The Domain Name System (DNS) was developed to translate IP addresses into hostnames that are easier for humans so remember such as "www.google.com" and "www.yhscs.us."

If computers only did one thing at a time then an address would be all you need. However, your computer will probably be processing multiple requests at a time so those requests are routed through different ports. Each computer with an IP address has 65,535 logical ports per transport layer protocol. Each port is identified by a number between 1 and 65,535 and can be allocated to a specific service. As an example, HTTP commonly uses port 80 so a web server listens on port 80 for any incoming connections. Below are some more common port assignments:

Protocol Port Transport Protocol Purpose
echo 7 TCP/UDP Echo is used to verify that two machines are able to connect to each other.
FTP data 20 TCP FTP uses two ports. This port is used to transfer files.
FTP 21 TCP This port is used for FTP commands such as put and get.
SSH 22 TCP User for encrypted logins.
SMTP 25 TCP The Simple Mail Transfer Protocol is used to send email between two machines.
HTTP 80 TCP The World Wide Web protocol.
POP3 110 TCP Post Office Protocol version 3 transfers accumulated email to clients that only connect occasionally.

The Internet

The internet is the largest IP-based network in the world. It connects computers on all seven continents and is not governed by anyone. Blocks of IPv4 addresses are assigned to internet service providers (ISPs) to avoid conflicting addresses. When an organization wants to set up an IP network connected to the internet an ISP will assign them a block of addresses. Each block of addresses has a fixed prefix. For example, if the prefix is 244.233.80, then the local network can use addresses from to Since this address specifies the first 24 bits of the address it is called a /24. The smallest possible subnet would be a /30 that only leaves 2 bits, or a total of 4 IP addresses for the organization. However, the lowest address is used to specify the network itself and the largest address is a broadcast address so there are always two fewer addresses available. The map below shows the allocated IPv4 address as of 2006, but the unallocated spaces have obviously filled in quite a bit since then.

Map of the Internet, 2006
CC - Randall Munroe

Because of the scarcity of IPv4 addresses, most networks use Network Address Translation (NAT) to allow the use of local network addresses but only a single external address. In an NAT-based network nodes only have local, non-routable addresses using the 10.x.x.x range, 172.16.x.x to 172.31.x.x ranges, or 192.168.x.x range. The video below goes into more detail on NAT.

A firewall is hardware and software the sits between the internet and the local network to make sure all the data that comes in or out is safe. The firewall is typically part of the router that connects the local network to the internet, but many modern operating systems have built-in firewalls to monitor data for just that machine.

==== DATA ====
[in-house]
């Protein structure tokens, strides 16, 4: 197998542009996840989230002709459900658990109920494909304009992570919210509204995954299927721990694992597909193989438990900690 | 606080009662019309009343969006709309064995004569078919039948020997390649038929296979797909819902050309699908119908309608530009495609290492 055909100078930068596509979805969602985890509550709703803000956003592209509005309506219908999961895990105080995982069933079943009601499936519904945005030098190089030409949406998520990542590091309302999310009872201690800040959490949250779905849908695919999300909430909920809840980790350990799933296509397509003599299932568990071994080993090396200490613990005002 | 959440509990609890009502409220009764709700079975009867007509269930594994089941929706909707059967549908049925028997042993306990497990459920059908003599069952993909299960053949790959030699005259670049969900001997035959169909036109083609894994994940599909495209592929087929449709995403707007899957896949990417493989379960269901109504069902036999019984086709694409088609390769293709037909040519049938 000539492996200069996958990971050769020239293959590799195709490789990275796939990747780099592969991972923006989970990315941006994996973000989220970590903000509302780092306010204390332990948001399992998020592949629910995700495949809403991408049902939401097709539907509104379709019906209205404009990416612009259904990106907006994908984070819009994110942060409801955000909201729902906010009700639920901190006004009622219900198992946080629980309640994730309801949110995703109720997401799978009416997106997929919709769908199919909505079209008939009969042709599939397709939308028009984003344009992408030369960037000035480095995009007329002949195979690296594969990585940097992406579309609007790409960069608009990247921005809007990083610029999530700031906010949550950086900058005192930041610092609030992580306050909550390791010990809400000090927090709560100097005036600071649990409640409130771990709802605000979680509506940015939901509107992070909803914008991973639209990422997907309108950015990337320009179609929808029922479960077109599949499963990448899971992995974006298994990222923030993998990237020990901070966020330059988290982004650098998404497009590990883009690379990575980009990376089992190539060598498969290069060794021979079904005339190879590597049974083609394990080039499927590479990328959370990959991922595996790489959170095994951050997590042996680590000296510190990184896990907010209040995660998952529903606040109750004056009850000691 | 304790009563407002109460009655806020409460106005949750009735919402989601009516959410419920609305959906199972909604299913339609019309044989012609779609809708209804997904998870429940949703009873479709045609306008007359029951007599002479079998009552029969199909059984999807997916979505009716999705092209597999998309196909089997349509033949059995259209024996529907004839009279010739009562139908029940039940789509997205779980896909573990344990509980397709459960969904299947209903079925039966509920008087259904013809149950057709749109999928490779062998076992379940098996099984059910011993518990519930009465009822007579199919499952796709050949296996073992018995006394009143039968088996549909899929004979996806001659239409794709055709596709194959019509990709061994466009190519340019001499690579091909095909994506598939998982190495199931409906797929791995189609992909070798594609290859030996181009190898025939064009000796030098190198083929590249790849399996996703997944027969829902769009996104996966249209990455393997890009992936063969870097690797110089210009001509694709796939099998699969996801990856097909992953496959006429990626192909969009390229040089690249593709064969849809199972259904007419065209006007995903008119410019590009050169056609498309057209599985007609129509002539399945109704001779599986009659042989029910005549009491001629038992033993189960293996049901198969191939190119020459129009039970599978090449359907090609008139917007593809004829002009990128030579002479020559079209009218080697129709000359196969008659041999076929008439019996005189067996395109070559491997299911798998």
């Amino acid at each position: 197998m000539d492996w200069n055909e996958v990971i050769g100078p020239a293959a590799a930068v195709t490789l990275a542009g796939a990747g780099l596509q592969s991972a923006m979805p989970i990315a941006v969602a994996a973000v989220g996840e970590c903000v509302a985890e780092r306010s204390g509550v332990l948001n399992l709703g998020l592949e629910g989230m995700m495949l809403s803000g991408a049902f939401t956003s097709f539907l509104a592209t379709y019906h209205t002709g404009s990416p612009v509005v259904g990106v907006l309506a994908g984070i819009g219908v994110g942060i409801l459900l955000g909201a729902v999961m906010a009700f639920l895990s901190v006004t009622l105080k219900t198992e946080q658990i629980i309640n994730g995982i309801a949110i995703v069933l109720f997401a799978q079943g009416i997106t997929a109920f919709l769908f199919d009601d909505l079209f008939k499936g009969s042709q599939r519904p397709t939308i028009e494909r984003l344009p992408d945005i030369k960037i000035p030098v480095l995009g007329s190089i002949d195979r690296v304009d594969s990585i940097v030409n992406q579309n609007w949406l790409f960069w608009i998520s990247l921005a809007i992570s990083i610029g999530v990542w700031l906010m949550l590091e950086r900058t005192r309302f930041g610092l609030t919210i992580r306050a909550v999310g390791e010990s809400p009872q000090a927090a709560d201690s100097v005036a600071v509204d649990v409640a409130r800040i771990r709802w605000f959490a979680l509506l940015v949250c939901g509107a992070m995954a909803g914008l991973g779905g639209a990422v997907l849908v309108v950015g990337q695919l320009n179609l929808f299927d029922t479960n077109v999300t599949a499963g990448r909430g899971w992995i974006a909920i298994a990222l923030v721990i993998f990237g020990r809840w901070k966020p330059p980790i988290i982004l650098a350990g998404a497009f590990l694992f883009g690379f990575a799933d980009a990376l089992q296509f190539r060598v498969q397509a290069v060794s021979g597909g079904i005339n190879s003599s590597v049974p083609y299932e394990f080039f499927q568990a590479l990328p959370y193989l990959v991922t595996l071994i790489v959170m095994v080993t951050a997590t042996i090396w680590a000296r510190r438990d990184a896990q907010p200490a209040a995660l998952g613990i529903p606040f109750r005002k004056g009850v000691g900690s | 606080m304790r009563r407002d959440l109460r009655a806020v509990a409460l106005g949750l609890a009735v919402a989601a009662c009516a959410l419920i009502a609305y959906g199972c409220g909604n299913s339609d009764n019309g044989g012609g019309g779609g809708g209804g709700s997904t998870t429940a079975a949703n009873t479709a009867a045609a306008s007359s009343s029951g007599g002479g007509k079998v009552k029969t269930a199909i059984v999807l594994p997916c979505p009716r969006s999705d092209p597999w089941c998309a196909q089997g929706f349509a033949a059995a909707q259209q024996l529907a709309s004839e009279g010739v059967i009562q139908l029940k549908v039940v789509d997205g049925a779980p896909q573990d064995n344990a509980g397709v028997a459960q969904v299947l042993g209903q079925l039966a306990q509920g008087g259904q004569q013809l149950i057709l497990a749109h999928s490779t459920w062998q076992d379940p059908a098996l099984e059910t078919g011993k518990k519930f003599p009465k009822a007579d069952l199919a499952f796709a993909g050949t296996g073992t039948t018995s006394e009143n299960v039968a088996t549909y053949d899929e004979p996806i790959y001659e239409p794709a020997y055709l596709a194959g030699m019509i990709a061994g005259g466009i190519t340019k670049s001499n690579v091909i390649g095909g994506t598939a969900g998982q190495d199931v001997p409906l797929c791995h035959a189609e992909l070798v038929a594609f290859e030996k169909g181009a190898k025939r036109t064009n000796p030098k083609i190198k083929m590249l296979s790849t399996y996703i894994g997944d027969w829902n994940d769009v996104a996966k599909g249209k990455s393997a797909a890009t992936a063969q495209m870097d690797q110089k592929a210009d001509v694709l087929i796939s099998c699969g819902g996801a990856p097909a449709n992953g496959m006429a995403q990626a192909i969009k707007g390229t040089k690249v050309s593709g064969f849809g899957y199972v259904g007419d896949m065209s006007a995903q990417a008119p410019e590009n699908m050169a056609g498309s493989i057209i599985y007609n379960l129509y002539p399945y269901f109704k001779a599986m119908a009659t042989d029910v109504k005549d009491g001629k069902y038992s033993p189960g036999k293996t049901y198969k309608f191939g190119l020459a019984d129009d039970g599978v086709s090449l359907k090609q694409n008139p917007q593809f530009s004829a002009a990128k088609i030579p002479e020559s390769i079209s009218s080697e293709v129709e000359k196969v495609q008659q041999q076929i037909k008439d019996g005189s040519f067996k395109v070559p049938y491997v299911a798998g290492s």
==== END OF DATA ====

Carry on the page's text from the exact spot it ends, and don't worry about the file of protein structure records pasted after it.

Proxy servers can act as a go-between if a firewall prevents a host from making a direct connection to the internet. Check out the video below for an explanation about the difference between a firewall and a proxy.

The Client/Server Model

Most network programming is based on a client/server model. Typically, a server sends data and a client receives data, but it is rare for one program to send or receive data exclusively. A better definition is that a client initiates a conversation while a server waits for clients to start conversations with it.

Client/Server Connection
© Safari Books Online

Internet Standards

The two organizations that produce most of the standards relevant to network programming are the Internet Engineering Task Force (IETF) and the World Wide Web Consortium (W3C). The IETF is an informal group open to anyone interested. Its standards are based on working code and tend to follow instead of lead implementations. IETF standards include TCP/IP, MIME, and SMTP. The W3C, on the other hand, is controlled by dues-paying member corporations and does not allow participation by individuals. The W3C typically defines standards before implementation and its standards include HTTP, HTML, and XML.

IETF standards are published as Requests for Comments (RFCs) that are published works. A RFC may become obsolete or replaced, but it will never be changed. IETF working documents are called "internet drafts." Before something can become an RFC, is must exist and function. A list of RFCs can be found on the IETF website.

The W3C has five levels of standards. A note is an unsolicited submission by a W3C member or anything by W3C staff that does not describe a full proposal. A note amy or may not lead to a working group or recommendation. A working draft is a reflection of the current thinking of some members of a working group and should eventually lead to a proposal. A candidate recommendation indicates that a working group has reached a consensus on all major issues and is ready for comments and implementations. A proposed recommendation is mostly complete and will only undergo minor changes related to the document rather than the technology behind the recommendation. Finally, a recommendation is the highest level of W3C standards, although the W3C does not call it a "standard" to avoid antitrust laws.